JisforJiggy Pickett
  • "Qwerty is distinctly a minority interest now"

    That's because of things like Swype, and Swiftkey.

    I used to be a Blackberry guy, swearing that I'd never have a physical keyboard, because I'm a lifelong excellent typist.
    Now, I wish my PC had Swype.

    It's a reason I wouldn't ever get an iPhone - I'd be back in the dark ages trying to poke-poke tap out things on a virtual keyboard...
    Look, I use my phone as a professional, I need to write long and detailed support responses quite often. Swype is the trick.

    I'd never get any phone that didn't have it. Period.
    Where I once looked at phones without a keyboard and winced, now I look at a phone like this with a keyboard and wince.
    Times have changed.
    Let's see if Blackberry can change with them... for a change.
    • So true...

      I also was a physical keyboard guy back in the BB glory days. Android with Swype is so good I could never buy a smartphone with out it. The iPhone, IMHO, is old technology. Apple has lost its way without Jobs. As for BB, well they lost their way several years ago. Its lying deceitful founders ruined the company.
    • Re: I need to write long and detailed support responses quite often

      Try an Android phablet or mini-tablet. Every single comment I've posted on ZDNet over the past 10 months has been done on my Asus Nexus 7. It's just about the maximum size that will still fit conveniently into a pants pocket.
  • Sorry Blackberry, too little too late...

    I will never buy another Blackberry product EVER!!! Too many broken promises and too little return on investment with them. After they screwed me on the Playbook OS upgrade I started turning in my firms blackberry phones for iPhones. I can't wait until Blackberry goes out of business.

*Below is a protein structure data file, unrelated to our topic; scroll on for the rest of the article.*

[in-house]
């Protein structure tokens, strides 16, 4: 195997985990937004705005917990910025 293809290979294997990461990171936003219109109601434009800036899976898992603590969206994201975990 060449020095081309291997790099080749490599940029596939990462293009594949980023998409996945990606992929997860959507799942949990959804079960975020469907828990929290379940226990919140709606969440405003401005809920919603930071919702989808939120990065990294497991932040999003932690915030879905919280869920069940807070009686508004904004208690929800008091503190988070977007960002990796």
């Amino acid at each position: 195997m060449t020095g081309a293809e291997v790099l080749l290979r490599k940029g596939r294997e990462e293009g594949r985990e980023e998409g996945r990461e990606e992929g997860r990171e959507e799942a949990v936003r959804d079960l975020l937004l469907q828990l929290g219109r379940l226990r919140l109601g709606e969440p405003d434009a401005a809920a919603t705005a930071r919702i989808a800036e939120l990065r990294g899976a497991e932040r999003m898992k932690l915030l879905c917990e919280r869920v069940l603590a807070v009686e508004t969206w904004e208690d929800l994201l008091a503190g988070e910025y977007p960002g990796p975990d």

Jake Campbell
  • I will get one tomorrow

    I use an iPhone as the best, and Android to try, not as good as iPhone, but BB is my communicator practical and like the Keyboard. I seen the new OS and like it very much. The other model are to expansive for my secondary use. I suppose if I wait prices will come down, I buy unlock phone, but I wan to use it now, so I will give my money to BB.
    • Communication tool 2nd to none

      Carlos, I agree. I have used other phones, but when it comes to a solid communication device BB is where it is at. The new software is enjoyable as well.
      JisforJiggy Pickett
  • Blackberry is still in business??

    Who knew? ;)

    Who cares?
  • Hey !!! Great !!!

    And now another Slide Show. You apparently give no weight to your 'comments' section, so now I'm going to start discussing it on Social Media (*FB, etc)

    Sigh me:

    Leo Regulus
  • I care and I like

    I have a Z10, will buy a Q10 and will have this Q5. It's my choice because I like Blackberry and it's phones and BlackBerry 10 OS. Blackberry will find its market, which includes the qwerty lovers.
    Julio Jonas
  • BB has QWERTY.. Nokia has Cameras

    To be successful vs iPhone and Android requires something to make you stand out. BB doesn't seem to 100% get it.. I will caveat this that I am BOTH a fan of WindowsPhone AND QWERTY. I was willing to switch to the Q10 since there is no QWERTY WP in sight. BUT once I got my hands on it I found it sluggish, and most of all I found the phone camera to be WORSE than my older QWERTY WP7 Dell Venue Pro. QWERTY is a SMALL market compared to those that want good cameras. Nokia sees that and is why WP has jumped to a strong 3rd over BB. It's also why although I love QWERTY, when I compared the 925 to the Q10.. I had to go with the 925. A Mid-market QWERTY won't do it for BB unless it has a camera that is compareable to the rest of the market and not a few generations behind.